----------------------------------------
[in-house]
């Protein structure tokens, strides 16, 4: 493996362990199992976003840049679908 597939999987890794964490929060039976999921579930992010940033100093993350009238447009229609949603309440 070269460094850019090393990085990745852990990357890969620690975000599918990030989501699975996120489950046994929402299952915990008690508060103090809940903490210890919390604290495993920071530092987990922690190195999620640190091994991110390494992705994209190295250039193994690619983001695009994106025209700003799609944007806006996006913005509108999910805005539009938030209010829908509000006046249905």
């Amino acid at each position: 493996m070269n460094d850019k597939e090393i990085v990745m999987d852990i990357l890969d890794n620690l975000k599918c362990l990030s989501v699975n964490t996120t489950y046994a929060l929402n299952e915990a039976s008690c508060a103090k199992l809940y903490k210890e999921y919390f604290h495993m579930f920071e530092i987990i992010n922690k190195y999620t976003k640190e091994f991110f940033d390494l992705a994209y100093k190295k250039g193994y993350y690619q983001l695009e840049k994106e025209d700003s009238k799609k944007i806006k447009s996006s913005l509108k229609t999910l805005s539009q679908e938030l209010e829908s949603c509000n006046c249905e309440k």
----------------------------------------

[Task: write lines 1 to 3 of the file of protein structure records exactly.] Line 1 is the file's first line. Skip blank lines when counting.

[in-house]
């Protein structure tokens, strides 16, 4: 493996362990199992976003840049679908 597939999987890794964490929060039976999921579930992010940033100093993350009238447009229609949603309440 070269460094850019090393990085990745852990990357890969620690975000599918990030989501699975996120489950046994929402299952915990008690508060103090809940903490210890919390604290495993920071530092987990922690190195999620640190091994991110390494992705994209190295250039193994690619983001695009994106025209700003799609944007806006996006913005509108999910805005539009938030209010829908509000006046249905």
């Amino acid at each position: 493996m070269n460094d850019k597939e090393i990085v990745m999987d852990i990357l890969d890794n620690l975000k599918c362990l990030s989501v699975n964490t996120t489950y046994a929060l929402n299952e915990a039976s008690c508060a103090k199992l809940y903490k210890e999921y919390f604290h495993m579930f920071e530092i987990i992010n922690k190195y999620t976003k640190e091994f991110f940033d390494l992705a994209y100093k190295k250039g193994y993350y690619q983001l695009e840049k994106e025209d700003s009238k799609k944007i806006k447009s996006s913005l509108k229609t999910l805005s539009q679908e938030l209010e829908s949603c509000n006046c249905e309440k």